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Driver Recruiting Weekly Report – June 23, 2021

Welcome back to the Weekly Report. This week we cover all of the latest driver recruiting data and tackle a new story of the week. This week’s story – some LTL companies have begun prioritizing freight in an effort to restore productivity. What does that mean for other LTL carriers? Check out the full report to find out.

***UPDATE***

Shortly after the Weekly Report was filmed, FedEx announced it was reversing its decision. They are now resuming normal LTL pickups for all locations.

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Numbers At A Glance – June 23, 2021

Truck Driver Searches

WoW: Δ Up 11%
MoM: Δ Up 33%
YoY: ∇ Down 2%

Load Volume

WoW: Δ Up 1%

 Volume by Segment

WoW: Dry Van Δ Up 5%
WoW: Refrigerated Δ Up 9%
WoW: Flatbed ∇ Down 3%

Spot Rates

WoW: ∇ Down 4¢ per mile
*Declined Three Consecutive Weeks*

Clicks On Truck Driver Postings

WoW: ∇ Down 2%
MoM: Δ Up 21%
YoY: Δ Up 18%

 Truck Postings

WoW:∇ Down 8%

 Truck Posting by Segment

WoW: Dry Van∇ Down 6%
WoW: Refrigerated ∇ Down 10%
WoW: Flatbed ∇ Down 9%

 Rates by Segment

WoW: Dry Van ∇ Down 2¢ per mile  
WoW: Refrigerated Δ Up 10¢ per mile
WoW: Flatbed ∇ Down 6¢ per mile

June 23, 2021 Driver Recruiting Insights

Would you like to have your own copy of the trucking industry data? All of the information covered in this week’s report for June 23, 2021, is available for your convenience in PDF form below.

Click the image to download the June 23, 2021, Driver Recruiting Insights PDF.

Weekly Recruiting Insights - June 23, 2021

Weekly Report – June 23, 2021 Transcript

Hello everyone and welcome back to another edition of the Weekly Report. For Randall-Reilly I’m Joshua Miller. We’ve got a lot to go over today so let’s dig right into the numbers.

THIS WEEK IN JOB BOARD SEARCHES AND CLICKS

Searches for truck driving jobs increased last week as clicks eased slightly. The click-through rate dropped on all four major segments (those being company driver, owner-op, team, and trainee/inexperienced). Company driver postings saw the biggest drop in CTR with a 13% decline WoW. All three other segments had decreases in the low-to-mid-single-digit range.
And owner-operator was the only segment that actually increased in total clicks WoW. I know what you’re thinking here – how can total clicks be up but the click-through rate be down? Good question, glad you asked – it all comes back around to that increased search activity. Searches slightly outpaced clicks, which leads us to a decreased click-through rate. Now for the numbers.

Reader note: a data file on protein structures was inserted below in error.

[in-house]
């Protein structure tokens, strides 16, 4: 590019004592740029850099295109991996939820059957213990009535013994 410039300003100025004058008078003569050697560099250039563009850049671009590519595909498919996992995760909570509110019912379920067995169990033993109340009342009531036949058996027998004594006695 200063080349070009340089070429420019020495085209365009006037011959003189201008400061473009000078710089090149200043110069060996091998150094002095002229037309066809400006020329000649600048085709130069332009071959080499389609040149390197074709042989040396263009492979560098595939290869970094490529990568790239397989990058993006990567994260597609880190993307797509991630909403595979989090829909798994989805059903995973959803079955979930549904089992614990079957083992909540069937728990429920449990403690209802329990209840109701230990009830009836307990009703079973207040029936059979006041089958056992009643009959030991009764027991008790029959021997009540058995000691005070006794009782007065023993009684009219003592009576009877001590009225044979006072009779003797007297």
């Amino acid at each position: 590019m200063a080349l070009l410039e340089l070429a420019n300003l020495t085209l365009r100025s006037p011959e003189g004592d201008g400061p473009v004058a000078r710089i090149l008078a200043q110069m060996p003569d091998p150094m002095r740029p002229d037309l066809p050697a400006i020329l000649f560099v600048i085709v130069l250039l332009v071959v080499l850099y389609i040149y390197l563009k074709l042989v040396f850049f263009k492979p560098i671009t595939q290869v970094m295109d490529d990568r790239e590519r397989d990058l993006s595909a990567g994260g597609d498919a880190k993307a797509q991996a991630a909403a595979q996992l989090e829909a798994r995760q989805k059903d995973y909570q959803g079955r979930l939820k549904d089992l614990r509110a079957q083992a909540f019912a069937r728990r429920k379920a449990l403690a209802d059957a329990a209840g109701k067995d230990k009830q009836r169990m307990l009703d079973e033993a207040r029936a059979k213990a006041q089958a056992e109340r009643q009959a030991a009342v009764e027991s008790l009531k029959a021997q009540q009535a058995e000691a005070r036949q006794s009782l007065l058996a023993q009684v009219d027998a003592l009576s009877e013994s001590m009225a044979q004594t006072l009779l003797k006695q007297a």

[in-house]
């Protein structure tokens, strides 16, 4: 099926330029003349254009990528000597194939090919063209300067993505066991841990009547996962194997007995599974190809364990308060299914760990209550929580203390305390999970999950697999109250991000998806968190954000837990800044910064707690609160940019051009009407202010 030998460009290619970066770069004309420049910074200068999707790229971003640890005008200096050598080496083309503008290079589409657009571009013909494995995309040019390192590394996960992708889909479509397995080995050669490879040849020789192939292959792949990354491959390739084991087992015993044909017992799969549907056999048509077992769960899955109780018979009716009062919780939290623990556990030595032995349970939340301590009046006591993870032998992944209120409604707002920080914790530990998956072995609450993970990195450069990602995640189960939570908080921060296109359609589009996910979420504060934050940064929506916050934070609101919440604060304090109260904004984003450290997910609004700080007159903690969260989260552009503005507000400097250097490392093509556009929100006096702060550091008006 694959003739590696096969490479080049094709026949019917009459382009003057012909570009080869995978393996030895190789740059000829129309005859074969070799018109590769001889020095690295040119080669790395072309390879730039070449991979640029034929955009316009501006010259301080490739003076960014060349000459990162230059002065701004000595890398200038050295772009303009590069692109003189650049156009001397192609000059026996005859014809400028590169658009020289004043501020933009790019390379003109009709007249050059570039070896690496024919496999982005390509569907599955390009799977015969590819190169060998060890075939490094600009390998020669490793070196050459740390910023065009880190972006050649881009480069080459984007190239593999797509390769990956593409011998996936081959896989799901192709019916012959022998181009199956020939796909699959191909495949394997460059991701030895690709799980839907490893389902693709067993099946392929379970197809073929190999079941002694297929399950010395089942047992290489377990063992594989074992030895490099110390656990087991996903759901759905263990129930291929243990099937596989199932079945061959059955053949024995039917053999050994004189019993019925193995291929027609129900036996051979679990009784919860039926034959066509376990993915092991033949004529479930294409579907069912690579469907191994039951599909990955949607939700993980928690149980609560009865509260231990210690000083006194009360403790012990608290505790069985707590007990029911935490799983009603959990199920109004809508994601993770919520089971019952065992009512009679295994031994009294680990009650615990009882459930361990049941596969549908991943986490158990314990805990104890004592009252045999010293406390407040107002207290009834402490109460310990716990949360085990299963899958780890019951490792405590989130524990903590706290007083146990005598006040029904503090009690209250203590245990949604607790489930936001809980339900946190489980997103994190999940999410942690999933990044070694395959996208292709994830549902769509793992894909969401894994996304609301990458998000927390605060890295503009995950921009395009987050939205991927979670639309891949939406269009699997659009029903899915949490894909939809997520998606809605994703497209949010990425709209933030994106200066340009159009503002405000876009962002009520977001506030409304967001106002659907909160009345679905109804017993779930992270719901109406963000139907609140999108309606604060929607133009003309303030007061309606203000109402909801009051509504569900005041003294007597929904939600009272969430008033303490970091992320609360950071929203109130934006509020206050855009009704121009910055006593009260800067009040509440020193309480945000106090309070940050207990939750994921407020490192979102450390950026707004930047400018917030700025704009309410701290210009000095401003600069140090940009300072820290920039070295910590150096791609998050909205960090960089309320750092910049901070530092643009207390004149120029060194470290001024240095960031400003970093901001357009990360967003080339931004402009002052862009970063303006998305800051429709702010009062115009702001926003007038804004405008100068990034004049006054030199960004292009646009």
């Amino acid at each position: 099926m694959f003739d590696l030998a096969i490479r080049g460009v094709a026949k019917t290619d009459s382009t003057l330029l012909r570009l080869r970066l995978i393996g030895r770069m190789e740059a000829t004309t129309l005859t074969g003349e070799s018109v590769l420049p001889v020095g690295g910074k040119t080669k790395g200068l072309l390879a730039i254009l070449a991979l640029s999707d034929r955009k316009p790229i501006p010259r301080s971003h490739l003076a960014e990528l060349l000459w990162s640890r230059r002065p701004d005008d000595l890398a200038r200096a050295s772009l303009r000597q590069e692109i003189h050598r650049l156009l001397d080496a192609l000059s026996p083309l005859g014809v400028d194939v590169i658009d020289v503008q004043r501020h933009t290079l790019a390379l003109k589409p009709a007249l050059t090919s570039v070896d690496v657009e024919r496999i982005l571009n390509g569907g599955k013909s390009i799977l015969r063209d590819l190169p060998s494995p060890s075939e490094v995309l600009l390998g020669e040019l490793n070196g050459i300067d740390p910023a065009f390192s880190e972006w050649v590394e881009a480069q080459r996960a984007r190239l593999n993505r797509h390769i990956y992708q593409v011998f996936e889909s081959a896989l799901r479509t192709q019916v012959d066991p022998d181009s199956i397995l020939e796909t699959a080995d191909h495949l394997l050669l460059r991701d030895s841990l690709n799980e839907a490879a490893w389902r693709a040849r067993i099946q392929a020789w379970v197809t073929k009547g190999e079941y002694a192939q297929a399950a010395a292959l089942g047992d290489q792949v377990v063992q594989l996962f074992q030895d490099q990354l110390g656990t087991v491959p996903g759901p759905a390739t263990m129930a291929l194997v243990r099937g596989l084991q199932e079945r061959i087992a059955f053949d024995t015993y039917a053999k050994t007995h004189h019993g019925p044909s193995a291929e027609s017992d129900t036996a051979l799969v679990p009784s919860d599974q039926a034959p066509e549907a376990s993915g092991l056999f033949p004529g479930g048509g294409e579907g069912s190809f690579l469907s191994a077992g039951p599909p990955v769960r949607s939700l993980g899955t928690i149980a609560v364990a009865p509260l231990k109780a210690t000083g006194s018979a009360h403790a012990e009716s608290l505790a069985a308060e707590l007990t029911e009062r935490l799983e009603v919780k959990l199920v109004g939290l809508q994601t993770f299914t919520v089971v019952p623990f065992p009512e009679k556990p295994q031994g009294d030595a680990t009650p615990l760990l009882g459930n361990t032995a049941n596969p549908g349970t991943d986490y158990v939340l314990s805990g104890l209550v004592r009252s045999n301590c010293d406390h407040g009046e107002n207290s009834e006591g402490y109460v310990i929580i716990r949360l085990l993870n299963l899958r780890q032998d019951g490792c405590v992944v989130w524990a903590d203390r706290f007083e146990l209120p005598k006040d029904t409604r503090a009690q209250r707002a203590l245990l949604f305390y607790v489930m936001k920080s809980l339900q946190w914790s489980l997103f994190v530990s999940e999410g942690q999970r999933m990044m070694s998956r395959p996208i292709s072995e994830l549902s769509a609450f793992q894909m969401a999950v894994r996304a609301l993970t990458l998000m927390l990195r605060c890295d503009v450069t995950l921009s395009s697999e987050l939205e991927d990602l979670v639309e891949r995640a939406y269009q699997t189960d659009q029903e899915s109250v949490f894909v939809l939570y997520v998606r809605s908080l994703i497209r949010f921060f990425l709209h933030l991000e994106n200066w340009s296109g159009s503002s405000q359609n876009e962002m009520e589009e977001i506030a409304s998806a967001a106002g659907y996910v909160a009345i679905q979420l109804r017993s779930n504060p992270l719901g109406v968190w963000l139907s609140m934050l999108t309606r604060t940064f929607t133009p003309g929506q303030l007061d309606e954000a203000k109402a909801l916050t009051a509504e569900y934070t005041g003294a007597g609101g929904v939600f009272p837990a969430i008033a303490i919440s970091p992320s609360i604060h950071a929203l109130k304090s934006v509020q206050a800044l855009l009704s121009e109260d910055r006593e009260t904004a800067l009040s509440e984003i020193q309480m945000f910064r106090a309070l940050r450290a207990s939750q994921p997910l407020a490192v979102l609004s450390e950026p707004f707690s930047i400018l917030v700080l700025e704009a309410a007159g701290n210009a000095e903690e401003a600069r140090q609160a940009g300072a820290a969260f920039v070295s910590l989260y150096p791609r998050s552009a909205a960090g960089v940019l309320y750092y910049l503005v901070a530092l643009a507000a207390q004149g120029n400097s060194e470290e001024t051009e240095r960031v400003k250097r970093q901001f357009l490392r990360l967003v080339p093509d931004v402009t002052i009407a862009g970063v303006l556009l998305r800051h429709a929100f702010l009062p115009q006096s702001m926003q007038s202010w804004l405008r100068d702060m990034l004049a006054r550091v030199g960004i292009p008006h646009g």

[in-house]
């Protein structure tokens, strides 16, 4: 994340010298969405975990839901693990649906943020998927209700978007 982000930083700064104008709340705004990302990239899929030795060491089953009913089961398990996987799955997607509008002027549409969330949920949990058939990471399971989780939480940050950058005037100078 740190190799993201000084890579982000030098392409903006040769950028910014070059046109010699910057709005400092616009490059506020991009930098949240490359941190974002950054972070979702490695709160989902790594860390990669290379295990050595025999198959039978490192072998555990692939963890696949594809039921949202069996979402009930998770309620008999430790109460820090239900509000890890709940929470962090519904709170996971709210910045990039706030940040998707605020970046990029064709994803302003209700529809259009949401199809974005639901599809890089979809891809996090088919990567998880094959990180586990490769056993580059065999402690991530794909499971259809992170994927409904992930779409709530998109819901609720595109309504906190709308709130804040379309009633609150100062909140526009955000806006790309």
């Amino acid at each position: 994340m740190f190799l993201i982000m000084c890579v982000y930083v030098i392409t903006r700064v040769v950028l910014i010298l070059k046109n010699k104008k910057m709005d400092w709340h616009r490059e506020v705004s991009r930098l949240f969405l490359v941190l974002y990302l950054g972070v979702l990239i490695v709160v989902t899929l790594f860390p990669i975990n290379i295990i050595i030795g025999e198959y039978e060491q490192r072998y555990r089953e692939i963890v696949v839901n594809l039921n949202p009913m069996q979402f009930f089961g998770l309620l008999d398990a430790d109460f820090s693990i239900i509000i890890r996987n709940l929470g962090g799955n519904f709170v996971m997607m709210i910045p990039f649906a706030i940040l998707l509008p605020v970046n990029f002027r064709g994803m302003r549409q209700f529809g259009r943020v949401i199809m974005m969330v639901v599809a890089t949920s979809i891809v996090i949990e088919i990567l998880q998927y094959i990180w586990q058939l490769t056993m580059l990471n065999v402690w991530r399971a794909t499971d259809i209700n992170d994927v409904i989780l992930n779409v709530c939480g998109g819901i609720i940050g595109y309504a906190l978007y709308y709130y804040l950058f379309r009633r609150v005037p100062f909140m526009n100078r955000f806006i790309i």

Truck driver searches began to tick up as we saw increases of 11% WoW and 33% MoM, with a 2% drop YoY. For clicks on truck driver postings, we saw a decrease of 2% WoW, and gains of 21% MoM and 18% YoY.

THIS WEEK IN FREIGHT

Load postings inched up by 1% WoW with both dry van and refrigerated seeing increases. Dry van was up by 5% and refrigerated increased 9%, but flatbed fell 3% WoW. Truck postings tumbled by 8% WoW with all three segments decreasing in truck availability. Dry van was down 6%, refrigerated dropped 10%, and flatbed was down 9% WoW. And all this was as the ratio loads to trucks reached its highest level in three weeks.
Spot rates declined by 4¢ WoW. This decline now marks the first time rates have fallen in three consecutive weeks since the beginning of the year. Dry van dipped by 2¢ while flatbed decreased by 6¢ WoW. Refrigerated, however, saw an increase of 10¢ WoW, and that gain nearly erases the previous week’s rate decrease.

NOW FOR OUR STORY OF THE WEEK

Some less-than-truckload carriers are prioritizing freight and turning away pickups in an effort to help their overwhelmed terminals and restore productivity levels. For instance, just last week FedEx Freight, the FedEx LTL division, stopped normal truck pickups at locations for almost 1,400 shippers.
But FedEx is far from alone in prioritizing freight at the moment. Industry representatives point out that LTL carriers are typically extremely selective in the shipments they accept from both new and existing customers. In addition to that historical selectiveness, carriers are now also using pricing power to help manage capacity.
With LTL carriers like FedEx Freight choosing to turn away business, at least temporarily, the spot market is becoming flooded with rejected freight. While it’s likely very frustrating for shippers, that’s good news for other LTL trucking companies looking to pick up new loads. Not only is there a higher demand at the moment, but it could lead to increased profitability for LTL companies as shippers in need to move freight will likely be open to paying more.
The factors straining the supply chain as a whole over the past several months (increased freight, low inventory, and fewer truck drivers – to name a few) are helping to create a very favorable time for LTL carriers. And it’s likely that the favorable conditions will continue for LTL carriers even longer than for truckload carriers.
Adding less-than-truckload capacity is more difficult as the typical hub-and-spoke networks require many facilities to mix freight, and by contrast, pretty much anyone with a truck can move a full load for a single customer at any time, which helps diminish the truckload capacity crunch.
And that’s it for this week’s report. For updated driver recruiting numbers and a new story of the week come on back and see us next week, and every week after that while you’re at it. New reports debut every Wednesday morning both on our blog and YouTube channel. Until next week, have a great week everybody.